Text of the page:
[Image of Captain Kidd rotting in the gibbet courtesy of Wikimedia Commons]

The spread of Somalian pirates

indian ocean piratesShould we be concerned by suggestions that terrorists are taking clues from the Somali pirates and considering hijacking ships across the Indian Ocean for reasons other than ransom?

Absolutely.

There is increasing evidence of links in Somalia between the mafia-like organizations that run most of the pirating and the Somali-based terrorist group Al-Shabaab, which controls most of southern and central Somalia and both the U.S. and U.N. accuse of having links to al- Qaeda.

The obvious concern is that the rag-tag pirates are grabbing small private yachts and cargo boats loaded with lawn tractors may be providing a working model for the terrorists more interested in hijacking tankers loaded with chemicals and cargo boats carrying weapons.

The fact that the pirates seem to be getting more brazen, and successful, is not helping to deter others hoping to follow in their footsteps.

In 2010 pirates hijacked a record 53 ships and took 1,181 crewmembers from 30 countries hostage. Ninety two percent of the attacks took place off the coast of Somalia. According to the London-based International Maritime Bureau losses topped $7 billion in shipping revenue, higher insurance premiums and the expense of deploying naval warships to the Gulf of Aden and Indian Ocean. Last year alone NATO spent $2 billion on efforts to safeguard the international sea-lanes off the Horn of Africa.As attacks move further eastwards, toward Oman and India, concern mounts. A few days ago an unusually large group of 30 to 50 Somali pirates seized an Indonesian cargo ship on its way to Suez, Egypt, with 20 sailors onboard. The next day they used the captured ship to attack a Liberian-flagged chemical tanker but were repelled after “an exchange of fire” with security crew on board.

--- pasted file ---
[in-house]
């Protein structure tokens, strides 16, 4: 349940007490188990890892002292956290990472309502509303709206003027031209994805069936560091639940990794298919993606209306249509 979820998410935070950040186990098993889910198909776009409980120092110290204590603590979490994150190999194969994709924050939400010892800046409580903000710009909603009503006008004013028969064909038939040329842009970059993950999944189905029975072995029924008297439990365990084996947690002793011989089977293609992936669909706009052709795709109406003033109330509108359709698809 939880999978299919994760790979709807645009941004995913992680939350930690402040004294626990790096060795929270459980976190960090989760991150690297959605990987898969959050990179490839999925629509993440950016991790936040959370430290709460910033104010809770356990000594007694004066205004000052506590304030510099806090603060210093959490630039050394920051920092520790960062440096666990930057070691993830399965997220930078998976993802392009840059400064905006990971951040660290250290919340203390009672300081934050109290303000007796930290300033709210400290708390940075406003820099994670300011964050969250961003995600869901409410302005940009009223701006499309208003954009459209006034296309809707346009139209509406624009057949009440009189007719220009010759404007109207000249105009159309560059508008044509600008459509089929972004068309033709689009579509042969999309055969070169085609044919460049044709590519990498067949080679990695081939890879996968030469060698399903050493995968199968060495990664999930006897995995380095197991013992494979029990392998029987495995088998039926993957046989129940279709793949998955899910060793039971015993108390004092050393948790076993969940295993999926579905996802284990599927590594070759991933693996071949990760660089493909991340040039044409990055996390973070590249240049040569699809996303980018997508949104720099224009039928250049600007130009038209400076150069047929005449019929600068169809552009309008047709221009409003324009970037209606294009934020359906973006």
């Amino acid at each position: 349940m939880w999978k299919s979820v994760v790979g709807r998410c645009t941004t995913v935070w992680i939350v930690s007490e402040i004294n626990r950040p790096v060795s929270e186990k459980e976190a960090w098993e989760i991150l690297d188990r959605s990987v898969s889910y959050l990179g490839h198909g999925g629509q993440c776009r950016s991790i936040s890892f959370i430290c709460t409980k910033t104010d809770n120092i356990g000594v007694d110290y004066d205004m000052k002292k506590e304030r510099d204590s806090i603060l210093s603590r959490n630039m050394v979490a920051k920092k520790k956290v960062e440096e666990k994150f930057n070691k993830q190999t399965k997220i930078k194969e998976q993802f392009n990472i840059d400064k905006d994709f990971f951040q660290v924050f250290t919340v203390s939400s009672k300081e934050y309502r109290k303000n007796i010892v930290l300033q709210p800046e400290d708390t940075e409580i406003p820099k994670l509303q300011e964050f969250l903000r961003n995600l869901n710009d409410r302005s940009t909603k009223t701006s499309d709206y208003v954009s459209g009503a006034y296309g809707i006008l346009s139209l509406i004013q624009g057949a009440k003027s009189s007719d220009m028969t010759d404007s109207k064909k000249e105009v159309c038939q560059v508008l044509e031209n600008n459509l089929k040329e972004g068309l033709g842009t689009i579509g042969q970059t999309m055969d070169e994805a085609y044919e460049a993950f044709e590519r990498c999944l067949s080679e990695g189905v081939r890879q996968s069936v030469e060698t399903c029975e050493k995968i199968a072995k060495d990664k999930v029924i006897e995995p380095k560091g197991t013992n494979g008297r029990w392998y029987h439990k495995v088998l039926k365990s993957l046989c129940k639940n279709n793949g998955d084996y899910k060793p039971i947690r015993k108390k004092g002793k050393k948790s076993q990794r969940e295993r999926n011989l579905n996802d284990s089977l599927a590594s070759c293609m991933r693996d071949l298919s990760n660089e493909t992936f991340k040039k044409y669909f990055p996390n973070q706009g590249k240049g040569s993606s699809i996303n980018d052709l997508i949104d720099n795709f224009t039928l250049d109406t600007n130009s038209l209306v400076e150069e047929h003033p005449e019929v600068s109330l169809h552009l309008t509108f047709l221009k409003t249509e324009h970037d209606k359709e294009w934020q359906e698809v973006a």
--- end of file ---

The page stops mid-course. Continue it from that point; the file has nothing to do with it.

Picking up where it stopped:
The two Danish families grabbed off their yacht three weeks ago, including three teenagers, are still being held – despite that the Danish Navy has a warship parked just off shore and its government is negotiating hard for their release.

A handful of governments say the reason they pirates are flourishing is because penalties, even if caught, are insufficient. According to Jack Lang, advisor to the U.N. Security Council on piracy issues, nine out of 10 captured pirates are released because there isn’t sufficient capacity to prosecute or incarcerate them.

Some think imposing firm, tough sentences is the answer. Russia, for example, has asked the U.N. Security Council to demand that all nations enact laws to criminalize piracy. It has “urgently” encouraged creation of three distinct courts for piracy cases and construction of two prisons for convinced pirates. The idea is to build these specialized courts in the semi- autonomous regions of Somalia — Somaliland and Puntland — and a third with Somali jurisdiction in Tanzania.

In March, China agreed, leading a Security Council meeting that called for a more comprehensive international strategy for dealing with political instability in Somalia, piracy and the threat posed by the al- Shabaab militia. It suggested the U.N. needs “a comprehensive approach to tackle piracy and its underlying causes.”

In a statement, China “strongly urged” Somalia’s transitional government to operate in a more “constructive, open and transparent manner that promotes broader political dialogue and participation.” It also asked U.N. member governments for greater support for the 8,000 African Union troops trying to defeat the insurgents.

[flickr image via Gui Seiz]